Almost half of the money raised by British Prime Minister Liz Truss to fund her Conservative Party leadership campaign came from wealthy donors, according to official donation records published by Parliament on Wednesday.
Truss raised nearly £432,549 ($489,472) thanks to donations largely from the business community. More than £230,000 (roughly $290,000) came from owners of hedge funds and bankers – people who stood to benefit the most from a controversial budget Truss and Finance Minister Kwasi Kwarteng had proposed.
Among those who had donated large sums were Natasha Barnaba, a hedge fund founder who gave the Truss campaign £100,000 ($112,000). Investment banker Howard Shore gave £50,000 ($56,000).
The donations to Truss’s campaign raise questions about the new government’s close relationship to niche business interests. UK media reports suggested Kwarteng had enjoyed multiple meetings with financiers – including a hedge fund boss he once worked for – before and after he unveiled his mini-budget last month.
CNN has reached out to Downing St for comment.
Truss and Kwarteng’s proposal contained billions of dollars of tax cuts that were meant to incentivize businesses to invest and help ordinary Britons with their taxes, Truss told CNN’s Jake Tapper last month. The budget would have also cut the top rate of tax for high earners.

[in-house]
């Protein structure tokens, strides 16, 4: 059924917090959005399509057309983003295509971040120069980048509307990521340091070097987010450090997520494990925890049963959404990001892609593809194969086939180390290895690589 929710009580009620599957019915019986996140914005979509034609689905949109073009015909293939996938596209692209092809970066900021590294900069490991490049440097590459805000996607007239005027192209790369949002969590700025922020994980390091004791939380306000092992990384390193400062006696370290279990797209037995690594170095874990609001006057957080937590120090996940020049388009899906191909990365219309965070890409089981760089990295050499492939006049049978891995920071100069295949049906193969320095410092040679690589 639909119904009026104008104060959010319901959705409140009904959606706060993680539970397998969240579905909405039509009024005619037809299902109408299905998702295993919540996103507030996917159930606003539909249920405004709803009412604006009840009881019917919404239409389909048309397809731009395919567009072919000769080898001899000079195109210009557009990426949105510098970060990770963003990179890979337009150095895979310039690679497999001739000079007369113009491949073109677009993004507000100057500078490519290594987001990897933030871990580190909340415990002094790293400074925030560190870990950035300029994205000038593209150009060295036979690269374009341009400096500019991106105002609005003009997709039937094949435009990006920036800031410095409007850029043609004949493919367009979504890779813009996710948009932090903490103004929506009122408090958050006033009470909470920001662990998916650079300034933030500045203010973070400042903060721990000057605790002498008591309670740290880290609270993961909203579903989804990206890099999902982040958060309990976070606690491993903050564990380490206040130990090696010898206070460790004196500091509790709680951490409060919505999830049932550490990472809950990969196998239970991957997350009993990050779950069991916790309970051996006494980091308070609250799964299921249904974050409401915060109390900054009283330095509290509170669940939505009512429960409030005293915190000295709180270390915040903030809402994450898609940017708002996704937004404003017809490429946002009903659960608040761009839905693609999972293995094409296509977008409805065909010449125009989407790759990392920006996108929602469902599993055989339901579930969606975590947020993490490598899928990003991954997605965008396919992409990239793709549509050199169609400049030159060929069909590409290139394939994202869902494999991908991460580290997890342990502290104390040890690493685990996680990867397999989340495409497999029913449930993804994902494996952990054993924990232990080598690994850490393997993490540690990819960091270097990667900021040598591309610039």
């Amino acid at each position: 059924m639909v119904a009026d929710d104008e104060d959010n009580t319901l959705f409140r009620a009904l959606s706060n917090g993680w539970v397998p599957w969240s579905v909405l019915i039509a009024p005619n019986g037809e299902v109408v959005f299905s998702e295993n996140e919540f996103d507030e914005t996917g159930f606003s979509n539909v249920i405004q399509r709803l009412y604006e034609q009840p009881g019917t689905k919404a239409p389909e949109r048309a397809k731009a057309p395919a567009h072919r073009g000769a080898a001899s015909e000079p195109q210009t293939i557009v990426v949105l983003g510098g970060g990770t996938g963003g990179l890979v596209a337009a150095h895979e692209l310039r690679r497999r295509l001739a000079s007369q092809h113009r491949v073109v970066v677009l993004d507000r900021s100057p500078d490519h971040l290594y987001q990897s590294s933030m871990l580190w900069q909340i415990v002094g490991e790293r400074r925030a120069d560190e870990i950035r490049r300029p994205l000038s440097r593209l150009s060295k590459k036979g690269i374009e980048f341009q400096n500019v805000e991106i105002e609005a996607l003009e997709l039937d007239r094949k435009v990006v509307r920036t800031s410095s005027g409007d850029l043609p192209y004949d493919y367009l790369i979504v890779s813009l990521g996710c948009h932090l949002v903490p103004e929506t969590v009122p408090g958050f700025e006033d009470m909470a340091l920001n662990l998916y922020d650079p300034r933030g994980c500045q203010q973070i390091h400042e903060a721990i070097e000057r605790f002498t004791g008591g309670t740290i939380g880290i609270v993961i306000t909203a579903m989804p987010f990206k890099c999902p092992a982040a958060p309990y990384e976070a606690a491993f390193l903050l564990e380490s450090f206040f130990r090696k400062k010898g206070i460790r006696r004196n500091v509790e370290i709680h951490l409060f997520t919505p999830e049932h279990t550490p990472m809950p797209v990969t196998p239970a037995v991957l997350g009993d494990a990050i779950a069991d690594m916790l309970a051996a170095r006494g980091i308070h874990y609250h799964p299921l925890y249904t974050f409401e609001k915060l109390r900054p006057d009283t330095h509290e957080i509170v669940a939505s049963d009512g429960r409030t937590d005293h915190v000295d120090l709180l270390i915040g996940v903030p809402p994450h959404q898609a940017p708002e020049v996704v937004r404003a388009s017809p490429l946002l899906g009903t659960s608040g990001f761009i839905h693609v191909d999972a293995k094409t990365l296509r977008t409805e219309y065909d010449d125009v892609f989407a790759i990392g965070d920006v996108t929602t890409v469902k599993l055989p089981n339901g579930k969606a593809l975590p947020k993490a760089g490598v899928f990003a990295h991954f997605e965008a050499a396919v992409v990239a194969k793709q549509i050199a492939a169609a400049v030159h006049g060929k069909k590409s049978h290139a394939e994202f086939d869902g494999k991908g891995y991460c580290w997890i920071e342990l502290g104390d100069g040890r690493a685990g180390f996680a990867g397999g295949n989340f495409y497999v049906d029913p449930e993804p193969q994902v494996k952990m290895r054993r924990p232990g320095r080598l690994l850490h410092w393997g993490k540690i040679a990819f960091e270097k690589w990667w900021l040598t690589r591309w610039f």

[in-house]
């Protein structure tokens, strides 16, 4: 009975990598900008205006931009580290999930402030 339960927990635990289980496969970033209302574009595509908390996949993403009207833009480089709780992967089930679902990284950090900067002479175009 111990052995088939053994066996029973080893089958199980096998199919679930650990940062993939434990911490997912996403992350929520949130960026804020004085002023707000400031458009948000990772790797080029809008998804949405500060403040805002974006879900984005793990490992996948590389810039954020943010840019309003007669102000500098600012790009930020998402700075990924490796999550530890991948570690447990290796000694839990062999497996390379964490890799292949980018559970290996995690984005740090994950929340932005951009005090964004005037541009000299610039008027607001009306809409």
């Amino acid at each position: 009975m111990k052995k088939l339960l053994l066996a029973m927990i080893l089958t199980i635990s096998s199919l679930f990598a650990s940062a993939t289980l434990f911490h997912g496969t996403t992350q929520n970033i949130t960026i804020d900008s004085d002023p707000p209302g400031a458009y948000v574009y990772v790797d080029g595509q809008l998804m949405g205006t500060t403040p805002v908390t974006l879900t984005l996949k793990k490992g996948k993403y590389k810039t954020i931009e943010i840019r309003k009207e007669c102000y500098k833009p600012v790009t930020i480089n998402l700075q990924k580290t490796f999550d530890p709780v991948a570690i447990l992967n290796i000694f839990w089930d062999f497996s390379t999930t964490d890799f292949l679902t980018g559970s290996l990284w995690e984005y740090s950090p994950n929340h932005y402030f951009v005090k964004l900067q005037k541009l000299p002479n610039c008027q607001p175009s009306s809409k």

The plan that was met with furor as it came in the midst of an acute cost-of-living crunch, and the government’s initial commitment to move forward with it pummeled the pound, caused pension funds to nearly collapse and sent mortgages soaring. A degree of order was only restored by an emergency intervention last Wednesday by the Bank of England, which said it would buy UK government bonds worth £65 billion ($73 billion).
Truss’s government abruptly abandoned the proposal to cut the top rate of income tax on Monday, calling it a “distraction.”
The hedge fund manager whom Kwarteng met dismissed suggestions he profited from any advance information about the budget, calling them “nonsense.” He did admit that he still made hundreds of millions betting on sterling during its rout and the more recent rebound.
Truss addressed the chaos of the past few days in her debut party conference speech as Conservative leader in Birmingham on Wednesday.
Truss defended her rapid economic policies that led to the pound tanking by saying that she wanted to get on with her agenda of growing the economy from her first day in Downing Street.
She acknowledged her U-turn on cutting the top tax rate, but doubled down on the rest of her libertarian agenda. She told delegates that her government “will keep an iron grip on the nation’s finances,” and that she believes “in sound money and a lean state.”
“Cutting taxes helps us face this global economic crisis, putting up a sign that Britain is open for business,” Truss said.
CNN’s Luke McGee and Joshua Berlinger contributed to this report